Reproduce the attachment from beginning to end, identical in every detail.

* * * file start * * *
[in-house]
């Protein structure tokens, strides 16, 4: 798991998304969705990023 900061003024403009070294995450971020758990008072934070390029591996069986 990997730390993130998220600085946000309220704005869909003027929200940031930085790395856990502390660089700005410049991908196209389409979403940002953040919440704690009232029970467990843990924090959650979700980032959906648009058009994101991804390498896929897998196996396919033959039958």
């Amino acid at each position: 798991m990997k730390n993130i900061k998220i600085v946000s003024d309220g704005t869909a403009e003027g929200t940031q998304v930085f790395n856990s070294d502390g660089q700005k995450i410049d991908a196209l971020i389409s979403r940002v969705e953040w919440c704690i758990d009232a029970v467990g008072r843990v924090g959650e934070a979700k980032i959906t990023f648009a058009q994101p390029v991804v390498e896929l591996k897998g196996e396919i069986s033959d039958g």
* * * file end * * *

[in-house]
């Protein structure tokens, strides 16, 4: 798991998304969705990023 900061003024403009070294995450971020758990008072934070390029591996069986 990997730390993130998220600085946000309220704005869909003027929200940031930085790395856990502390660089700005410049991908196209389409979403940002953040919440704690009232029970467990843990924090959650979700980032959906648009058009994101991804390498896929897998196996396919033959039958």
């Amino acid at each position: 798991m990997k730390n993130i900061k998220i600085v946000s003024d309220g704005t869909a403009e003027g929200t940031q998304v930085f790395n856990s070294d502390g660089q700005k995450i410049d991908a196209l971020i389409s979403r940002v969705e953040w919440c704690i758990d009232a029970v467990g008072r843990v924090g959650e934070a979700k980032i959906t990023f648009a058009q994101p390029v991804v390498e896929l591996k897998g196996e396919i069986s033959d039958g």